by CIO Staff

Computex: Nvidia Bets on Windows for Smartphone Growth

Jun 08, 20062 mins

In a bid to convince developers to use its graphics processing unit (GPU) processors, Nvidia has launched a rapid development kit for Windows-based smartphones.

The kit integrates the company’s GoForce 5500 chip with Microsoft’s Windows Mobile 5.0, allowing handset makers to get their new products on store shelves faster, Nvidia said Wednesday at the Computex trade show.

A GPU is a secondary processor dedicated solely to graphics, freeing the main chip to manage primary system tasks.

Nvidia’s new MobileMedia Platform works by linking that GPU with drivers, middleware and application programming interfaces for processors from Intel and Freescale Semiconductor.

i310 8GB Smartphone
i310 8GB Smartphone

That can halve a developer’s design schedule from 12 months to six months, said Michael Rayfield, general manager of the handheld business unit for Nvidia in Santa Clara, Calif.

Nvidia’s new platform represents a bet that Windows will win the battle to become the dominant OS on mobile electronics.

“We believe it’s just a matter of time before Windows, with its huge third-party network, wears away the competitors and takes over market share from Symbian and Palm,” said Rayfield.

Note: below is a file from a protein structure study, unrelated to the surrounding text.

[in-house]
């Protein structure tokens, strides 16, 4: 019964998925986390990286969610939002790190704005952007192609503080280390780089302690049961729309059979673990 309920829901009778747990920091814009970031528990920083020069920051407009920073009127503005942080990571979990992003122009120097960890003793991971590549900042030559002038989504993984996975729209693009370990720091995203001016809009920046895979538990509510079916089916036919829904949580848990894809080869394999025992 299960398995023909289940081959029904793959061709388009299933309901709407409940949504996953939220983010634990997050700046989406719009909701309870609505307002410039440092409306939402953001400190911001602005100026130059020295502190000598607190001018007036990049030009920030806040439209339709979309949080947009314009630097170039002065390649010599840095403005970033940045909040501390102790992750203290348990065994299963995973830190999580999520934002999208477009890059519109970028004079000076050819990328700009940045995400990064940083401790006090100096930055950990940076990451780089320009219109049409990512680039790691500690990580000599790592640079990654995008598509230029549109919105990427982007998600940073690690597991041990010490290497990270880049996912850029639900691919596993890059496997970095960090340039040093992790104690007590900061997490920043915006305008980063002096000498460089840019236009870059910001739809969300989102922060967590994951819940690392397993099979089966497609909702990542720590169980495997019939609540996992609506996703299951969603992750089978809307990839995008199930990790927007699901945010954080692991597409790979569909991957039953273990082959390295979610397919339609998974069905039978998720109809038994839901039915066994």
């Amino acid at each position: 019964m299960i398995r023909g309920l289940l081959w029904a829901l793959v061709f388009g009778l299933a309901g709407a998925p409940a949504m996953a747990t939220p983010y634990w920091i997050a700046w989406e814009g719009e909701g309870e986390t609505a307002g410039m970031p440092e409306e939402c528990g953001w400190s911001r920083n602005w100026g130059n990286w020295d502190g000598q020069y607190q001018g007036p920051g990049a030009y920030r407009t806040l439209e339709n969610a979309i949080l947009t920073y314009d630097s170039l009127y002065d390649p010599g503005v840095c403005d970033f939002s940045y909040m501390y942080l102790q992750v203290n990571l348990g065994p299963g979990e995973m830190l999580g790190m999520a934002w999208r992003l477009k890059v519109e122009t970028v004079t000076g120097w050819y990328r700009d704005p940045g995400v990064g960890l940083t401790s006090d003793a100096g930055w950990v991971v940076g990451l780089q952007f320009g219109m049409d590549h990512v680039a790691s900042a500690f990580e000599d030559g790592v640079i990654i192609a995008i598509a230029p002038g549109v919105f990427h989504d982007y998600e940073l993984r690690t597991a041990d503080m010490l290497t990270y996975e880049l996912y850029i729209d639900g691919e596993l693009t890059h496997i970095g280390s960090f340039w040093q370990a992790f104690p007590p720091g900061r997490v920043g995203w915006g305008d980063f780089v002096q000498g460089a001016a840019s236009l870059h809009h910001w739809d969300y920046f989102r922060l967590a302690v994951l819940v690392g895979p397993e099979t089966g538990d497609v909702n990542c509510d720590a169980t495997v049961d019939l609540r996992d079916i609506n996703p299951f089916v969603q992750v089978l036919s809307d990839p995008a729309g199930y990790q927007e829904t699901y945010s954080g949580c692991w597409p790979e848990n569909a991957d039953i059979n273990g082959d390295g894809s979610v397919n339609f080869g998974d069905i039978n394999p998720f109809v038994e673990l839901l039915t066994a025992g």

The kit can also empower developers to add extra features, creating smartphones that can rival the audio quality of Apple’s iPod and the 3D graphics display quality of handheld gaming units like Sony’s PlayStation Portable. That is because a dedicated graphics processor can handle multimedia tasks far more efficiently than a general purpose processor.

“In the untethered world of handsets, you can’t afford to throw a 2GHz CPU at this capability because it kills your battery,” Rayfield said.

Multimedia 3G devices already using Nvidia’s GoForce chips include smartphones from Kyocera, Motorola and Sony Ericsson Mobile Communications.

Modeo DVB-H Smartphone
Modeo DVB-H Smartphone

Nvidia thinks the new platform will attract many more developers. The market for media-rich mobile devices will rise from 150 million in 2007 to nearly 700 million units in 2011, the company said.

Already, three companies announced at Computex they had used Nvidia’s platform to design their new products. Samsung Electronics’ i310 smartphone and Modeo’s Forseer mobile TV smartphone (manufactured by HTC) are due out in the second half of 2006, and ReignCom’s iRiver G10 gaming device released in May.

-Ben Ames, IDG News Service (Boston Bureau)

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